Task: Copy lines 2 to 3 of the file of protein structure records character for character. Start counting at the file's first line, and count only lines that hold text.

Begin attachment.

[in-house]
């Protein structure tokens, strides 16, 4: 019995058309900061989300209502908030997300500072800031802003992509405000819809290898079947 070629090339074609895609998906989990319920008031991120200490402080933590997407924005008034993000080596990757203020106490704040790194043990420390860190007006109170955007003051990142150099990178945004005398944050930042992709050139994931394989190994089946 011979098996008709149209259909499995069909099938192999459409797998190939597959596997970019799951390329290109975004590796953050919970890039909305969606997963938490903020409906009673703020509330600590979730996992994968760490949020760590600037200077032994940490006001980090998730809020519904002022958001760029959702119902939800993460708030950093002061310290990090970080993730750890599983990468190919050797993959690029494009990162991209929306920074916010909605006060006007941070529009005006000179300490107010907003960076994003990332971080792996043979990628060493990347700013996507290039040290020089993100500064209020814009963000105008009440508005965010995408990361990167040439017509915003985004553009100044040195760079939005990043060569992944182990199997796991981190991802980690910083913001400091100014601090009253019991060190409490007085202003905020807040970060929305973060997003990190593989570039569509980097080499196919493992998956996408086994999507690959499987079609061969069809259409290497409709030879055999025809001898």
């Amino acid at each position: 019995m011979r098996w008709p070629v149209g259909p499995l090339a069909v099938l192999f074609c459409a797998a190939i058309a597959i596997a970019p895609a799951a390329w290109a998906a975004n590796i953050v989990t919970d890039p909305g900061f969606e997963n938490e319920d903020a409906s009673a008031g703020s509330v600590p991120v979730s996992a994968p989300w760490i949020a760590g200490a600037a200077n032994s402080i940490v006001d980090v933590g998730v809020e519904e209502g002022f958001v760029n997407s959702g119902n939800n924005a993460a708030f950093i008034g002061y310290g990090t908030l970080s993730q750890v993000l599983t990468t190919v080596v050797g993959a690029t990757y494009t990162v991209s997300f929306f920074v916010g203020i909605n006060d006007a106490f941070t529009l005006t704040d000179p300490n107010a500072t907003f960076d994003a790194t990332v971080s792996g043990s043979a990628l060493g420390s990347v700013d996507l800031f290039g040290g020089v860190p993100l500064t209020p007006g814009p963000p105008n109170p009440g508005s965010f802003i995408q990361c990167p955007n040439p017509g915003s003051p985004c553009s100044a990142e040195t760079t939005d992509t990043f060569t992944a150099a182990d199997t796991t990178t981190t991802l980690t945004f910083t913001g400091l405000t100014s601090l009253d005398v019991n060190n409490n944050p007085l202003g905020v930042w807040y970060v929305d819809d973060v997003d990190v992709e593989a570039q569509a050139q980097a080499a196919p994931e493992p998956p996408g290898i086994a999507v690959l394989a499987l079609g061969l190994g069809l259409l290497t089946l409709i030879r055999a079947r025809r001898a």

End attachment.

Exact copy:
């Protein structure tokens, strides 16, 4: 019995058309900061989300209502908030997300500072800031802003992509405000819809290898079947 070629090339074609895609998906989990319920008031991120200490402080933590997407924005008034993000080596990757203020106490704040790194043990420390860190007006109170955007003051990142150099990178945004005398944050930042992709050139994931394989190994089946 011979098996008709149209259909499995069909099938192999459409797998190939597959596997970019799951390329290109975004590796953050919970890039909305969606997963938490903020409906009673703020509330600590979730996992994968760490949020760590600037200077032994940490006001980090998730809020519904002022958001760029959702119902939800993460708030950093002061310290990090970080993730750890599983990468190919050797993959690029494009990162991209929306920074916010909605006060006007941070529009005006000179300490107010907003960076994003990332971080792996043979990628060493990347700013996507290039040290020089993100500064209020814009963000105008009440508005965010995408990361990167040439017509915003985004553009100044040195760079939005990043060569992944182990199997796991981190991802980690910083913001400091100014601090009253019991060190409490007085202003905020807040970060929305973060997003990190593989570039569509980097080499196919493992998956996408086994999507690959499987079609061969069809259409290497409709030879055999025809001898």
């Amino acid at each position: 019995m011979r098996w008709p070629v149209g259909p499995l090339a069909v099938l192999f074609c459409a797998a190939i058309a597959i596997a970019p895609a799951a390329w290109a998906a975004n590796i953050v989990t919970d890039p909305g900061f969606e997963n938490e319920d903020a409906s009673a008031g703020s509330v600590p991120v979730s996992a994968p989300w760490i949020a760590g200490a600037a200077n032994s402080i940490v006001d980090v933590g998730v809020e519904e209502g002022f958001v760029n997407s959702g119902n939800n924005a993460a708030f950093i008034g002061y310290g990090t908030l970080s993730q750890v993000l599983t990468t190919v080596v050797g993959a690029t990757y494009t990162v991209s997300f929306f920074v916010g203020i909605n006060d006007a106490f941070t529009l005006t704040d000179p300490n107010a500072t907003f960076d994003a790194t990332v971080s792996g043990s043979a990628l060493g420390s990347v700013d996507l800031f290039g040290g020089v860190p993100l500064t209020p007006g814009p963000p105008n109170p009440g508005s965010f802003i995408q990361c990167p955007n040439p017509g915003s003051p985004c553009s100044a990142e040195t760079t939005d992509t990043f060569t992944a150099a182990d199997t796991t990178t981190t991802l980690t945004f910083t913001g400091l405000t100014s601090l009253d005398v019991n060190n409490n944050p007085l202003g905020v930042w807040y970060v929305d819809d973060v997003d990190v992709e593989a570039q569509a050139q980097a080499a196919p994931e493992p998956p996408g290898i086994a999507v690959l394989a499987l079609g061969l190994g069809l259409l290497t089946l409709i030879r055999a079947r025809r001898a």